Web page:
This estimate is only an educated guess, but it does suggest that a red fog light is better than any other kind. Rudolph’s nose may be especially important in winter, when the eyes of reindeer are better at seeing blue. Because fog blocks blue light, it makes sense that reindeer have the greatest need for a fog light in winter months like December. This helps to explain why Rudolph’s nose was so useful for flying in thick fog. However, a luminescent red nose may have disadvantages, too. The noses of reindeer have a complex system of many tiny blood vessels  and are therefore quite warm , a trait that not only prevents reindeer noses from freezing but also causes heat from a reindeer’s body to be lost to the surrounding air. If too much heat is lost from his glowing nose, Rudolph could risk hypothermia (a dangerously low body temperature) under extremely cold weather conditions. It is therefore extremely important for children to provide high-calorie foods to help Rudolph maintain his body temperature on Christmas Eve.
Overall, the advantages of a red luminescent nose appear to be greater than the disadvantages, which raises questions about how often red luminescent noses occur in reindeer. Currently, we know of only one luminescent nose in the reindeer population, but its advantages suggest that it could be passed on to future generations of reindeer. On the other hand, the frequency of foggy weather is decreasing worldwide due to climate changes , which may make the benefits of a glowing red nose less important in the future. A different hypothesis suggests that Rudolph’s red nose is infected with nasal parasites and simply red and swollen . Such different ideas about why Rudolph’s nose is red tell us that further investigation is needed, and it is hoped that the readers of this article will help with future research on the properties of Arctic light and fog. Such studies could shed new light on the amazing biology and vision of reindeer.
LUMINESCENT: ↑ Emitting light; glowing.
ULTRAVIOLET: ↑ A type of light that is invisible to people but visible to some animals. For example, many birds and insects can see ultraviolet light.
TAPETUM LUCIDUM: ↑ A mirror-like reflective tissue in the eyes of some animals that causes their eyes to shine when bright light hits them.
MIE SCATTERING: ↑ A process named after Gustav Mie, a German professor of physics. It happens when round or spherical particles of certain sizes cause light to scatter.
I am grateful for the archival assistance of J. D. Shaw, M. R. Swan, A. L. Witzel, and staff of the Rauner Special Collections Library, Dartmouth College. I am indebted to the May family for facilitating and permitting the reproduction of Rudolph images. The views and research presented here were inspired by my daughter Eleanor, who likes to ask why.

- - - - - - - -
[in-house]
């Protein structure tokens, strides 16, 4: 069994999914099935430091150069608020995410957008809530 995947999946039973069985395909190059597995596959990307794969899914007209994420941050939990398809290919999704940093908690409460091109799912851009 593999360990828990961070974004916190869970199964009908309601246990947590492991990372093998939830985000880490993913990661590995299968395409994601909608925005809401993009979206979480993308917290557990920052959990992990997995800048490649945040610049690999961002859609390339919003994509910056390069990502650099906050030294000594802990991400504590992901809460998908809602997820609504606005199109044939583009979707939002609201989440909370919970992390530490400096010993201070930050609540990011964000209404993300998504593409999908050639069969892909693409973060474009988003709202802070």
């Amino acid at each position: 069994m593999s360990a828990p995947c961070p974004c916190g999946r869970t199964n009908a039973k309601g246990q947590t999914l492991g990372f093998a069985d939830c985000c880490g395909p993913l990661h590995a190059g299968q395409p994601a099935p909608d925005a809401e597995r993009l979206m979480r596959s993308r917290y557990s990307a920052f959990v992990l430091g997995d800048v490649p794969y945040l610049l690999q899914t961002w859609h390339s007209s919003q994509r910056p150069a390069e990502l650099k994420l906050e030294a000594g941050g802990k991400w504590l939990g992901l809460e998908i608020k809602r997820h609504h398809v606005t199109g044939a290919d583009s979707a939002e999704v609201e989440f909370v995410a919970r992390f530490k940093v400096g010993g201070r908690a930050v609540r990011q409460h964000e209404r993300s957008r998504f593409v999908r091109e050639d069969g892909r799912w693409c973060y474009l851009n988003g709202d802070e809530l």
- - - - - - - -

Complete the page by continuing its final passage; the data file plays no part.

Funding was received from the David and Lucile Packard Foundation (Fellowship in Science and Engineering no. 2007-31754).
 ↑ May, R. L. 1939. Rudolph the Red-Nosed Reindeer. Chicago, IL: Montgomery Ward.
 ↑ Hogg, C., Neveu, M., Stokkan, K.-A., Folkow, L., Cottrill, P., Douglas, R., et al. 2011. Arctic reindeer extend their visual range into the ultraviolet. J. Exp. Biol. 214:2014–9. doi: 10.1242/jeb.053553
 ↑ Meinander, O., Kontu, A., Lakkala, K., Heikkilä, A., Ylianttila, L., and Toikka, M. 2008. Diurnal variations in the UV albedo of arctic snow. Atmos. Chem. Phys. 8:6551–63. doi: 10.5194/acp-8-6551-2008
 ↑ Tyler, N. J. C., Jeffery, G., Hogg, C. R., and Stokkan, K.-A. 2014. Ultraviolet vision may enhance the ability of reindeer to discriminate plants in snow. Arctic 67:159–66. doi: 10.14430/arctic4381
 ↑ Stokkan, K.-A., Folkow, L., Dukes, J., Neveu, M., Hogg, C., Siefken, S., et al. 2013. Shifting mirrors: adaptive changes in retinal reflections to winter darkness in Arctic reindeer. Proc. R. Soc. Lond. B 280:20132451. doi: 10.1098/rspb.2013.2451
 ↑ Arnulf, A., Bricard, J., Curé, E., and Véret, C. 1957. Transmission by haze and fog in the spectral region 0.35 to 10 microns. J. Opt. Soc. Am. 47:491–8. doi: 10.1364/josa.47.000491
 ↑ Grabner, M., and Kvicera, V. 2011. The wavelength dependent model of extinction in fog and haze for free space optical communication. Opt. Express 19:3379–86. doi: 10.1364/oe.19.003379
 ↑ Kumai, M. 1973. Arctic fog droplet size distribution and its effect on light attenuation. J. Atmos. Sci. 30:635–43. doi: 10.1175/1520-0469(1973)030<0635:AFDSDA>2.0.CO;2
 ↑ Price, J. 2011. Radiation fog. Part I: observations of stability and drop size distributions. Boundary-Layer Meteorol. 139:167–91. doi: 10.1007/s10546-010-9580-2
 ↑ Hazen, B. S. 1958. Rudolph the Red-Nosed Reindeer. New York, NY: Golden Press.
 ↑ van der Hoven, B., Klijn, E., van Genderen, M., Schaftenaar, W., de Vogel, L. L., van Duijn, D., et al. 2012. Microcirculatory investigations of nasal mucosa in reindeer Rangifer tarandus (Mammalia, Artiodactyla, Cervidae): Rudolph’s nose was overheated. Deinsea 15:37–46. Available from: http://www.hetnatuurhistorisch.nl/fileadmin/user_upload/documents-nmr/Publicaties/Deinsea/Deinsea_15/DSA15_Hoven_et_al.pdf
 ↑ Ince, C., van Kuijen, A.-M., Milstein, D. M. J., Yürük, K., Folkow, L. P., Fokkens, W. J., et al. 2012. Why Rudolph’s nose is red: observational study. BMJ 345:e8311. doi: 10.1136/bmj.e8311
 ↑ Torregrosa, A., O’Brien, T. A., and Faloona, I. C. 2014. Coastal fog, climate change, and the environment. Eos Trans. Am. Geophys. Union 95:473–4. doi: 10.1002/2014EO500001
 ↑ Halvorsen, O. 1986. Epidemiology of reindeer parasites. Parasitol. Today 2:334–9. doi: 10.1016/0169-4758(86)90053-0